Right around the corner was the extremely picturesque Fisherman's Bastion.  I'm still not sure what the purpose of the bastion was but it had the most incredible views of Budapest (well, Pest really).  Maybe its only purpose is to serve as a beautiful location for pictures and tourists. Good enough for me.

Looking beautiful at the Fisherman's Bastion

Jon and I love to explore with Calvin.  He has an amazing knack at finding things for us and his slow(er) pace forces us (me) to shift down a gear and look around.  We met up with Adam and Kirsten for breakfast/coffee the next day and Calvin found a classical violinist playing in the square.  He danced and clapped for the musician and probably payed him more attention than he had received all morning.

We also made a playground stop to let off some steam from being cooped up in the hot stroller.

Jon really wanted to see Budapest's House of Terror, which, as the name implies, isn't really a fun destination.

Photos of House of Terror, Budapest
This photo of House of Terror is courtesy of TripAdvisor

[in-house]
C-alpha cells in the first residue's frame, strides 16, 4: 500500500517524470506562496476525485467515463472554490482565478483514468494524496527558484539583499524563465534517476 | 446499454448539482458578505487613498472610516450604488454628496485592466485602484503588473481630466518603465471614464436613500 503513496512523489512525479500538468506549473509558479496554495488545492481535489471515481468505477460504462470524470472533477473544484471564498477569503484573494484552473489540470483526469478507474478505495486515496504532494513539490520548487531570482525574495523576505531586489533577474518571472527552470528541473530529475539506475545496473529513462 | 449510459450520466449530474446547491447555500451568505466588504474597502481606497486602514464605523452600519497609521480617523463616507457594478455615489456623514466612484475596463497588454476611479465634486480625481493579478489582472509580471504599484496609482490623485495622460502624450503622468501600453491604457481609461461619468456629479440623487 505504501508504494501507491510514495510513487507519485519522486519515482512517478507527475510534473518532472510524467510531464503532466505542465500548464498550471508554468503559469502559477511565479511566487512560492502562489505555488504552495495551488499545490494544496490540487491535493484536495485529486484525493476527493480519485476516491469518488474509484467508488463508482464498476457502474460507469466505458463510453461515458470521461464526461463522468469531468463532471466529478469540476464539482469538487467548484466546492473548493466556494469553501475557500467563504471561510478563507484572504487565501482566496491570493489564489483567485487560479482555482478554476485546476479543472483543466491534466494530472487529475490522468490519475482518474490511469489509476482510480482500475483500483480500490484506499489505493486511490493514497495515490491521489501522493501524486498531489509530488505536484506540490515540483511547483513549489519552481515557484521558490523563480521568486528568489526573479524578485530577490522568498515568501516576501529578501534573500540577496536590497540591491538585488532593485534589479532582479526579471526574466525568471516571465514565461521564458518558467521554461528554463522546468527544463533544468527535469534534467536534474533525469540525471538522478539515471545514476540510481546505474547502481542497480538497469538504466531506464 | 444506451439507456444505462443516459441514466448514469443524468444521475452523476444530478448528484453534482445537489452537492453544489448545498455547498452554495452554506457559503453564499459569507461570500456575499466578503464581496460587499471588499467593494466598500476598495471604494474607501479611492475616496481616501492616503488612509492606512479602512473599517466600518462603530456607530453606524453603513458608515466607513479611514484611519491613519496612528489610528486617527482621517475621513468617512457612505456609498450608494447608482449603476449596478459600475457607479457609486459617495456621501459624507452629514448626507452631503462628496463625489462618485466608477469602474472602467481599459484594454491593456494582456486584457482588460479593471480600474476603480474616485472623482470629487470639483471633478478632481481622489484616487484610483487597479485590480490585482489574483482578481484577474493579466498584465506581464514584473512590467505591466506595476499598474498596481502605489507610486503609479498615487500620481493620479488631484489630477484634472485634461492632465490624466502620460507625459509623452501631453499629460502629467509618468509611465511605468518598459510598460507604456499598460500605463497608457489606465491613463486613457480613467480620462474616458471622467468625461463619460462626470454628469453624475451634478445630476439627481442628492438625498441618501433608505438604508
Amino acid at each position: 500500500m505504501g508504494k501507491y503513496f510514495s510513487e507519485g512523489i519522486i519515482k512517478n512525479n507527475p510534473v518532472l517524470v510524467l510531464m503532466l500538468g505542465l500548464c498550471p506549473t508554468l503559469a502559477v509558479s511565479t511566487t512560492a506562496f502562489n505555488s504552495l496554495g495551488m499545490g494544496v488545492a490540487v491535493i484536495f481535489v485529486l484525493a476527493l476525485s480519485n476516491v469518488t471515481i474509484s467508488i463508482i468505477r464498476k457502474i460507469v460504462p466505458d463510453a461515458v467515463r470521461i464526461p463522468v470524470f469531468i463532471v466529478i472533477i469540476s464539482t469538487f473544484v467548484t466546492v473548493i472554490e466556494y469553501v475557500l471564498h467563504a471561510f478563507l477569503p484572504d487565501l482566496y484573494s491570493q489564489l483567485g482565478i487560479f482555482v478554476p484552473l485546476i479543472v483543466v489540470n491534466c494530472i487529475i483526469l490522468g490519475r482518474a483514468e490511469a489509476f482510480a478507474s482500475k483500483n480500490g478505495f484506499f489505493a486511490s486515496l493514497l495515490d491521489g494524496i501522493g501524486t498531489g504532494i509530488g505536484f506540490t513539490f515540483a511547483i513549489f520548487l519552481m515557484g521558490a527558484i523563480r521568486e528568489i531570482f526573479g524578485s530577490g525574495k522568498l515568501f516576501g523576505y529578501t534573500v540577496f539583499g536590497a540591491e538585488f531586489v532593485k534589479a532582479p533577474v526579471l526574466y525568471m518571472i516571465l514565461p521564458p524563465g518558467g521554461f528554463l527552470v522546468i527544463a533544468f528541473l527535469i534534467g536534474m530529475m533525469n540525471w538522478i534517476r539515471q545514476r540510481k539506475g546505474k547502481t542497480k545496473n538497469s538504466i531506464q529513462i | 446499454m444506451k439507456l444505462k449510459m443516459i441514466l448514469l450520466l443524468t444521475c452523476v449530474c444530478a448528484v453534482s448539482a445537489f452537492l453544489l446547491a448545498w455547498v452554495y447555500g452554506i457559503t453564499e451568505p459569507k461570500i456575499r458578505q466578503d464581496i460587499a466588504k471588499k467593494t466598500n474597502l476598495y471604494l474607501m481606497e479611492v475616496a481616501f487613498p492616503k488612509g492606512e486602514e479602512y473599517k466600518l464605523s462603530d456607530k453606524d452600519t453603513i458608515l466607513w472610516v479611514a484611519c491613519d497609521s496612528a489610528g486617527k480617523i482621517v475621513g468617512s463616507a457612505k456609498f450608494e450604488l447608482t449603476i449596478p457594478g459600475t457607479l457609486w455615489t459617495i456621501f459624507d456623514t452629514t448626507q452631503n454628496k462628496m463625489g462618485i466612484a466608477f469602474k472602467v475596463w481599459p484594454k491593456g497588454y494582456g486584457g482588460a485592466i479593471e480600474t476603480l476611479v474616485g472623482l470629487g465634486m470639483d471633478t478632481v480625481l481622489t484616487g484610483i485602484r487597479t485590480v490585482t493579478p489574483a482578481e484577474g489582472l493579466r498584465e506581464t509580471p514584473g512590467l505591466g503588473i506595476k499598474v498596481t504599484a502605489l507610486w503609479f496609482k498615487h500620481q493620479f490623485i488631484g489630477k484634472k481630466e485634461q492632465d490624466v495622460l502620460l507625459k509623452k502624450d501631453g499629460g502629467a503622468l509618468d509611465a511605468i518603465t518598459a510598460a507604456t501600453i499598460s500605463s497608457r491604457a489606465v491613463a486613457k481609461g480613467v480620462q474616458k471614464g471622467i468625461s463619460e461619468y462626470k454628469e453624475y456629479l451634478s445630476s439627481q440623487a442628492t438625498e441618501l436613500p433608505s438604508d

The museum provides the history of the Hungarian people and the terrors they faced under Fascism, Nazism, and Communist rule. Needless to say, there were no "good guys" in this museum and it was clear that the Hungarian people lived and died in fear.  The Soviet reign ended in 1991 after 45 years.  Unbelievable.

After the House of Terror, we wanted to completely change our perspectives and leave the darkness behind for a lot of SUN.  It was really hot in the city so we headed to the famous baths and pools.  Apparently, everyone else in Budapest decided that the baths would be a good idea as well so we ended up waiting in a long line that wrapped around the building.  However, instead of chanting "let us in! let us in!" and shaking our fists and floaties in the air, we found a shady spot and a few tall beers.  The boys decided to go to the other entrance to find tickets and voila, they came back with entrance bracelets!  It was awesome because Calvin was still sleeping and let us relax in the pool while he snoozed in the shade.  The baths are thermal and are believed to have healing qualities. Simmons was hoping it had anti-hangover properties.

Not sure Calvin appreciated the speedo as much as I did
Calvin and his Godfather being super adorable

Hero's Square
Our trip to Budapest was extremely informational, humbling and beautiful.  We enjoyed every moment with Simmons and Kirsten and as usual, we loved showing Calvin more parts of the world.

Next -- more to come -- a story about our weekend trip within Sweden to a beautiful place called Jönköping (sounds like yonshopeing) where directions are based on the age of the birch trees.